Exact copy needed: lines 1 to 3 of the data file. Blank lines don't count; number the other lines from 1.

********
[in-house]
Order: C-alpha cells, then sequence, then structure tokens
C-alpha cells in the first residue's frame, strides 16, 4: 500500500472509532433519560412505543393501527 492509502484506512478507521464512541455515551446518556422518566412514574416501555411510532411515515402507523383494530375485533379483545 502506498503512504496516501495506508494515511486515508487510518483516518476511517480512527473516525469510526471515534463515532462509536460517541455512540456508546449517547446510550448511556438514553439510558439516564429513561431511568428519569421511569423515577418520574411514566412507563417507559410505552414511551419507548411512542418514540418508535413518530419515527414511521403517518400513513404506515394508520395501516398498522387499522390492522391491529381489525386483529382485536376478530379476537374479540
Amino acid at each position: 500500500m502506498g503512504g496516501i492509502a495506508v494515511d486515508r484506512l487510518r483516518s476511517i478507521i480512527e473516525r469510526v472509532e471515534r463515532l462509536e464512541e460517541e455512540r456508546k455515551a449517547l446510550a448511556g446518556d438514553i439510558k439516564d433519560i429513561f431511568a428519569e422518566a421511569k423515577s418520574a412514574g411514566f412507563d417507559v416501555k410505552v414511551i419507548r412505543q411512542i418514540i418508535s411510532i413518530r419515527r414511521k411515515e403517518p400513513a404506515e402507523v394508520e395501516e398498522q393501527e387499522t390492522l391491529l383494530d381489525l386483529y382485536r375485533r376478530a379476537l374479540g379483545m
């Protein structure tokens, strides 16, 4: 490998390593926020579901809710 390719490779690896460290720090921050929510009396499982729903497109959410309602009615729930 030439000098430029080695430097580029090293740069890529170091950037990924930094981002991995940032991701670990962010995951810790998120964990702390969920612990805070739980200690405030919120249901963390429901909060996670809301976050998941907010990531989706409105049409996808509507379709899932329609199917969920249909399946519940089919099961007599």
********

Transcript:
[in-house]
Order: C-alpha cells, then sequence, then structure tokens
C-alpha cells in the first residue's frame, strides 16, 4: 500500500472509532433519560412505543393501527 492509502484506512478507521464512541455515551446518556422518566412514574416501555411510532411515515402507523383494530375485533379483545 502506498503512504496516501495506508494515511486515508487510518483516518476511517480512527473516525469510526471515534463515532462509536460517541455512540456508546449517547446510550448511556438514553439510558439516564429513561431511568428519569421511569423515577418520574411514566412507563417507559410505552414511551419507548411512542418514540418508535413518530419515527414511521403517518400513513404506515394508520395501516398498522387499522390492522391491529381489525386483529382485536376478530379476537374479540